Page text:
BALCH SPRINGS, Texas — A police officer in a Dallas suburb fatally shot a 15-year-old boy outside a high school house party Saturday night. The police department admitted Monday that it initially released incorrect information about the shooting.
Officers broke up the house party in response to reports of underaged drinking. One officer then fired a rifle into a vehicle as it was driving away from the party, fatally injuring the front-seat passenger, according to the Balch Springs Police Department.
Jordan Edwards died from a fatal rifle wound to the head, according to the Dallas County Medical Examiner’s Office. The freshman Mesquite High School student-athlete’s death was ruled a homicide.
Balch Springs police chief Jonathan Haber said he “misspoke” earlier when he said the car was driving “aggressively” toward the two officers.
Haber said body camera footage of the incident showed the car was driving forward, away from the officers, not reversing toward them as he originally reported.
“I take responsibility for that,” Haber said.
The officer’s behavior “did not meet our core values,” Haber said.
Police were looking for the owners of the house when shots were allegedly heard in the area, creating chaos before Edwards was shot, police spokesman Oscar Gonzalez said.
Haber declined to confirm whether any shots were confirmed to have been fired or whether the boys in the car were armed, citing the ongoing investigation.
The officer fired three shots into the car, Edwards family lawyer Lee Merritt said based on eyewitness accounts from the other boys in the car.
Edwards’ 16-year-old brother and their three friends were detained at the scene and taken away from Jordan’s wounded body to the Dallas County Sheriff’s Department, where they were eventually interviewed as witnesses.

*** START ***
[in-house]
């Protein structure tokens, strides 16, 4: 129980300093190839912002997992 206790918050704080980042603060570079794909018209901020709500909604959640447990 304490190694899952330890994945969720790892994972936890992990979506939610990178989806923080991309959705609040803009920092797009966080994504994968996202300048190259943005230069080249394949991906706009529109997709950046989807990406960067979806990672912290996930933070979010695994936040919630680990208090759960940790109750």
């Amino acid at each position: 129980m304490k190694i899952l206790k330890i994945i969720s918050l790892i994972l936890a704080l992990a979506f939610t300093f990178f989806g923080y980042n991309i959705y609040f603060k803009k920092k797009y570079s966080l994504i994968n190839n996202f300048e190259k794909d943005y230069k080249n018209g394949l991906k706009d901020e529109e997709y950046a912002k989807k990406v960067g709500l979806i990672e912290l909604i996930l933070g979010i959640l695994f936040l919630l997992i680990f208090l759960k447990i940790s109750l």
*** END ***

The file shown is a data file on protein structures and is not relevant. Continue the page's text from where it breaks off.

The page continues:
The boys were not arrested or charged, according to Merritt.
Edwards was transported to Baylor University Hospital where he later succumbed to his injuries, police said.
The Dallas County Sheriff’s Department is conducting a criminal investigation into the shooting in tandem with the Public Integrity Unit from the Dallas County District Attorney’s Office.
The six-year veteran of the Balch Springs police force who fired the fatal shot was placed on administrative leave, but has not been charged or arrested. His identity is not being released at this time, Haber said.
The officer had no similar previous incidents, Haber said, and the police department is conducting a separate internal administrative review of the incident.
“The Balch Springs Police Department, regardless of how this whole thing turns out, we are here to serve this community,” Haber said.
Haber met with Edwards’ parents twice since his death, expressing condolences on behalf of the department and the city.
The Edwards family’s lawyer will meet with the investigating parties this week on their behalf.
“We are declaring war on bad policing,” Merritt said in a news conference held on behalf of the family. “America throughout the country must figure out a way to police its citizens without killing them.”
Edwards’ family has not spoken publicly, wishing to grieve privately until after the funeral, Merritt said. They saw Edwards’ body for the first time late Monday night, he said.
A prayer vigil was held Monday night at the high school for the community. A funeral has not yet been scheduled, according to Merritt.